Finally, use a bit of imagination when naming areas too. Swift Current is a cool name for a small town/village on a river. So what if there are umpteen million real world Swift Currents, it is a descriptive name. Why do you think there is practically a Springfield in almost every one of the states in the US

    So, think of geographic features and simply name communites after them. This gives you BlackRock, Red Rock, Greenfields, Blue Water, Windbluffe, Blue Lake, Pineglen, etc.

    Best of luck!
    Daniel the Neon Knight: Campaign Cartographer User

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      Gandwarf is offline
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    I have been reading an interesting book on Medieval villages and it seems naming was pretty easy back then. With no surnames people would be identified by their profession or elders. For example: John Smith or John Carpenter. Or John son of Harrold. Later this name might have changed to John Harroldson.

    Anyway, the locations in my world also have easy, practical names. Places like Greenwood, Lakesight or Salthope. I think it's an easy way to build character
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      NeonKnight is offline
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    Yes, English surnames for the most part with commoners (Nobility was much different) was based on profession.

    In the early dark ages, one only had a first or given name. Thus, a village was filled with many Johns, Williams, Roberts, Daniels, Isacs, Ians, etc. In order to differentiate them it became necessary to some how tell which was which. Thus to differentiate between two Johns, one who was a cooper (maker of Barrels), and the other who was a village baker, we had John the Cooper, and John the Baker.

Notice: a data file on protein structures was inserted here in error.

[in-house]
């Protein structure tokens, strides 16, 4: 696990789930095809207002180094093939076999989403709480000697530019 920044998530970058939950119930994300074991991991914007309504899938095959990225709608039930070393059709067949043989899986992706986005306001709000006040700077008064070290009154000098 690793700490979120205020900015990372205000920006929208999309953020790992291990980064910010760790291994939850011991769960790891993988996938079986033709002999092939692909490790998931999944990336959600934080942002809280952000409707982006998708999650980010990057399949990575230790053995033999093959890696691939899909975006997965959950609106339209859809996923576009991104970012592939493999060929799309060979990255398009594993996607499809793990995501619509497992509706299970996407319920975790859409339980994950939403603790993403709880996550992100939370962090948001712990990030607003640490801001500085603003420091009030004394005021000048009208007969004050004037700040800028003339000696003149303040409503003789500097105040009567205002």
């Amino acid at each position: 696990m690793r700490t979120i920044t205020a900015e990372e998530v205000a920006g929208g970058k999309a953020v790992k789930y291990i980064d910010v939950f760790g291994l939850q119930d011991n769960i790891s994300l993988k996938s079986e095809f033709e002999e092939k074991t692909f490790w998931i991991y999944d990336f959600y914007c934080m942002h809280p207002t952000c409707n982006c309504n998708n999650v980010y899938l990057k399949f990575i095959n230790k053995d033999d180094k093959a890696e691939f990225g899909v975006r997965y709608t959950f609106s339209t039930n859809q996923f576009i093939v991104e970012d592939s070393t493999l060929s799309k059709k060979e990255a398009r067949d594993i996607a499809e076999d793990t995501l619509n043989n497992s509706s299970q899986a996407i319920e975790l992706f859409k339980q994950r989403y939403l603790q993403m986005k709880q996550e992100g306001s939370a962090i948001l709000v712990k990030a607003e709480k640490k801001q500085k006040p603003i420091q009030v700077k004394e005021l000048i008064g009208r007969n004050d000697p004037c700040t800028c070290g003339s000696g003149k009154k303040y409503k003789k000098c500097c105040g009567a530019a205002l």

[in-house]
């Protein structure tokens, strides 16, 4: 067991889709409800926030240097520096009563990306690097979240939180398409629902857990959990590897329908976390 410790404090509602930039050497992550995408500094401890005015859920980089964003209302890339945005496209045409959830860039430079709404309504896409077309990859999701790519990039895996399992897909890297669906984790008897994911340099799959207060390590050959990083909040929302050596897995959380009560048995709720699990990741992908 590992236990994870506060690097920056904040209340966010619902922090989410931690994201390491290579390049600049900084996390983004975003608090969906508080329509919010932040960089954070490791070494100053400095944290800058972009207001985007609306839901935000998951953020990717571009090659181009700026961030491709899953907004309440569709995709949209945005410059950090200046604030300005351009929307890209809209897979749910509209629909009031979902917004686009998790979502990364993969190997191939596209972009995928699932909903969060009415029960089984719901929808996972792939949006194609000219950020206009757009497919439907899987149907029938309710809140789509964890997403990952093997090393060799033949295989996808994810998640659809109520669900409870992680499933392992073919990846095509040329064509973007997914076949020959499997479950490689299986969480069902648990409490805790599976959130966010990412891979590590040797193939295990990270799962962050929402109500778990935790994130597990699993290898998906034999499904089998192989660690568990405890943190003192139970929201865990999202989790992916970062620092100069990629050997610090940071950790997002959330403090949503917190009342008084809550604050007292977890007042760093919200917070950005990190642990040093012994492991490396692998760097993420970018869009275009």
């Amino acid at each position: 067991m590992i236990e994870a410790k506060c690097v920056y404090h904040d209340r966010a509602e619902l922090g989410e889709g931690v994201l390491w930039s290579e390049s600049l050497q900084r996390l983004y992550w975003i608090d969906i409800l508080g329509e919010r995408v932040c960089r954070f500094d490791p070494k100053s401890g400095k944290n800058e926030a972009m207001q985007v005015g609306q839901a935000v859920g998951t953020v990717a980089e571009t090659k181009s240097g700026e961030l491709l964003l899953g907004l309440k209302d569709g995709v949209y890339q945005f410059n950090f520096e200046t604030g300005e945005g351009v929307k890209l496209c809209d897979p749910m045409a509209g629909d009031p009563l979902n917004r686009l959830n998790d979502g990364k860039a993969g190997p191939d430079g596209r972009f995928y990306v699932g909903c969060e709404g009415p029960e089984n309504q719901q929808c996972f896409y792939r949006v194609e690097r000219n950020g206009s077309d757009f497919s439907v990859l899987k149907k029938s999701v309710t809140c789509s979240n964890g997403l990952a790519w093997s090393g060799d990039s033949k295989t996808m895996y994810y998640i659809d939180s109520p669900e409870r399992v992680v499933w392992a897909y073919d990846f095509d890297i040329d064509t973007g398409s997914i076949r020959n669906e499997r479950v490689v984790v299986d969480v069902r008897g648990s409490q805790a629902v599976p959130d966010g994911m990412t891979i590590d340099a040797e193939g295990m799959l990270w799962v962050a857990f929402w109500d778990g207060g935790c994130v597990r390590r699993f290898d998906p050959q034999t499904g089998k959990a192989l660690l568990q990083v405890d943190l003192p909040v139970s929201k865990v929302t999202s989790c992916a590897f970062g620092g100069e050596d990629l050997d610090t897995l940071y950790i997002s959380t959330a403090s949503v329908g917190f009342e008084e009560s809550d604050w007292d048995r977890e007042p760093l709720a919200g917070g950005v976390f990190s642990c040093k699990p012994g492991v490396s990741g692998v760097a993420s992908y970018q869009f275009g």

If John the Baker from the villages of Leeds (Making this part up), was visiting in Umbridge, he would not be called John the Baker (as umbridge might already have a baker named John), he would then be called John of Leeds.

    Over time a lot of the profession Surnames became the actual Surname, regardless of the person's eventual profession. Part of why in the English Speaking world we have a great many Smiths, Bakers, Archers, Coopers, Wrights, Tanners, etc.

    And before one thinks this phenomenon was limited to the English, the Irish and Scots also had this to a degree (I am certain my Surname of Thomson resulted from a bastardization/shortening of Thomas's Son).

    But this also happened with the French and Germans as well. For Instance, my mother is French, and her Maiden Surname was Boisvert. Bois is French for Wood, and Vert is French for Green, thus my mother's maiden name was the French form of Greenwood (likely resulting down the ages as From the Green Wood. Other surnames on my Morther's side of the family is Le Compte, or The Counter, so likely an accoutnant in times past.

    Some interseting studies.
    Daniel the Neon Knight: Campaign Cartographer User

    Never use a big word when a diminutive one will suffice!

    Any questions on CC3? Post them with CC3 in the Subject Line!
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      Dogzilla is offline
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    I like to make a mini-language, just a few hundred words, making sure you have words for things like natural features, colors, Gods, common adjectives, etc. The you can convert your English names to more exotic-sounding names, but you have a pattern and a consistency you wouldn't have if you just made up random names.
    For maximum consistency, you'd have to have some Religion, Culture, and History developed before you name most of your places.
    Probably too much work for a quick map, but for a world you plan to spend a lot of time on, I couldn't imagine doing it any other way.

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    Post Its the same for Japanese

    Its much the same for Japanese names. The town of Matsue, literally means Pine Tree. Kyoto means "capital", while Tokyo, is taking the "kyo" from the front of the word and moving it to the back, to mean capital on the opposite side - this is the literal translation.